Protecting Our Fortress in the Sky

Gregg Treinish and his team at Adventurers and Scientists for Conservation bring us stories from around the world about adventuring with purpose. Here, a volunteer with the ASC Worldwide Pika Project recounts a climbing trip in Grand Teton National Park.

By Dylan Jones

Clouds materialize from the void, billowing off craggy spires like smoke from a pipe. Late-season snow clings to steep mountainsides, stained from rock and dirt and hard as concrete. Littering the landscape, boulders are strewn about like metamorphic building blocks in some mythological child’s playpen.

Sunrise over the Middle Teton, as seen from the Grand. (Photo by Dylan Jones)

It’s 4:30 a.m., and headlamps give way to an alpine kingdom as first light greets us at 12,000 feet on our ascent of the Grand Teton. The scale dwarfs human perception—it’s as if some cosmic machine scoured the landscape, demolishing any sense of order.

But the landscape is not as chaotic as it appears—in fact, everything is as it should be. Nature follows a strict set of laws, and the elements here are absolute. We reach the Grand’s 13,775-foot summit around noon, awarded with a break from the incessant winds that followed us up the classic Owen-Spalding route.

Belly Crawl
Climbing across the infamous “Belly Crawl” pitch on the Owen Spaulding Route, Grand Teton. In the distance, Mount Moran is visible to the north. (Photo by Dylan Jones)

To the north and south, snow-filled couloirs and alpine lakes in shades of blue reveal themselves, hidden to most visitors behind the peaks. To the east, the Snake River winds through a vast valley before disappearing beneath the 100-mile long Wind River Range. To the west, the Tetons give way to flat agricultural fields, the landscape leveling out like the pen of a seismograph following a powerful quake.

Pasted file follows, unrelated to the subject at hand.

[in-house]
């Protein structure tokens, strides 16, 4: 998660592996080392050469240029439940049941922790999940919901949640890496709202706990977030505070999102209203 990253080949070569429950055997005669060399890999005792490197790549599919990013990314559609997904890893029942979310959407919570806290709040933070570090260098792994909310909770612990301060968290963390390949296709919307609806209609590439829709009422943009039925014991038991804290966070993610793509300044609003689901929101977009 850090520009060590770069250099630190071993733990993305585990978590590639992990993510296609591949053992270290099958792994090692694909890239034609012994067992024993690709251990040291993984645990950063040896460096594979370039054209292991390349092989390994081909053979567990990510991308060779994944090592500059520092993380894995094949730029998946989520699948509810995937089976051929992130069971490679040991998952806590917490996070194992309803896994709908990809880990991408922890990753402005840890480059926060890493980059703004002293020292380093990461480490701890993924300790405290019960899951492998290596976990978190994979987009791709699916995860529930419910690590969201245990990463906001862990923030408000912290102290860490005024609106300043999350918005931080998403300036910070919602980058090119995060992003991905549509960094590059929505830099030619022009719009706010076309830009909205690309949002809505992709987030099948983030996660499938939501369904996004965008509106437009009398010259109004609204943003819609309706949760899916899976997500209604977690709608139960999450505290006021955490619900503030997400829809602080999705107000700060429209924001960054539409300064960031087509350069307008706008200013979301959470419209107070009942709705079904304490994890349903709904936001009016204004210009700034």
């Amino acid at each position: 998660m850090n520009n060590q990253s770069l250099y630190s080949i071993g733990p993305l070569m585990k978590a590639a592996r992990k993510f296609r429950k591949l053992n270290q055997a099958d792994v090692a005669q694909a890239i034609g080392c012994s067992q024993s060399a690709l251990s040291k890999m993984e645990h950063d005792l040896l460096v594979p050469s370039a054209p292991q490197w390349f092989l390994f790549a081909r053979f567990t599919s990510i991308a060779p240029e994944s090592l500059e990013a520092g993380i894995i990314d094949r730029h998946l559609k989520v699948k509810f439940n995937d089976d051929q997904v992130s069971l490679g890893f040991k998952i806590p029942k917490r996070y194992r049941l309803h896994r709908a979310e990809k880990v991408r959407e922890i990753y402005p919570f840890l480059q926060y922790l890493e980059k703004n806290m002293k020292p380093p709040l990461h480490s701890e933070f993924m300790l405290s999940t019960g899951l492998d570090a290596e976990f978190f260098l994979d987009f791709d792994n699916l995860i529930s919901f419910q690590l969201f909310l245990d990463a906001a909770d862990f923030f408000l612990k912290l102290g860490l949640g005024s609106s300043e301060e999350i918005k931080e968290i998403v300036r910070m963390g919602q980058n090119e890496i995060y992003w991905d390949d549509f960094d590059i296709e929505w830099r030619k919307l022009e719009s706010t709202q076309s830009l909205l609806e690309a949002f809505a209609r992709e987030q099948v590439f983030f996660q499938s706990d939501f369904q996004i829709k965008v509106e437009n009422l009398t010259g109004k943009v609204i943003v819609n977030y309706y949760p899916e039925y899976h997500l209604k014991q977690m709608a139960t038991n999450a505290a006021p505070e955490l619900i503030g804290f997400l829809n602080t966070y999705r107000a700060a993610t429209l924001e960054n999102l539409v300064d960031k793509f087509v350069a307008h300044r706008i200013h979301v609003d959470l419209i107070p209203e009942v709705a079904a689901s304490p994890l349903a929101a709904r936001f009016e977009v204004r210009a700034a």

Climbing the Grand represented the culmination of my outings in the Tetons, where I augmented my wilderness adventures by volunteering as a citizen scientist with Adventurers and Scientists for Conservation’s Worldwide Pika Project. Notoriously sensitive to temperature fluctuation, the pika (Ochotona princeps) is the premier indicator species for climate change in the alpine. Because they thrive in a narrow thermal band, the pika is considered a living alarm system; a high-elevation canary in the alpine coalmine.

Pika, Cascade Canyon, Grand Teton National Park. The smallest member of the rabbit family, pikas cannot survive in temperatures above 80 F. (Photo by Dylan Jones)

My time in the Tetons produced 15 pika observations, documented seamlessly and backed with photographic evidence using the iNaturalist smartphone app. I logged the majority of these observations on large talus fields in Death and Cascade canyons—glacially carved troughs that drain torrents of snowmelt from the range’s major alpine lake basins.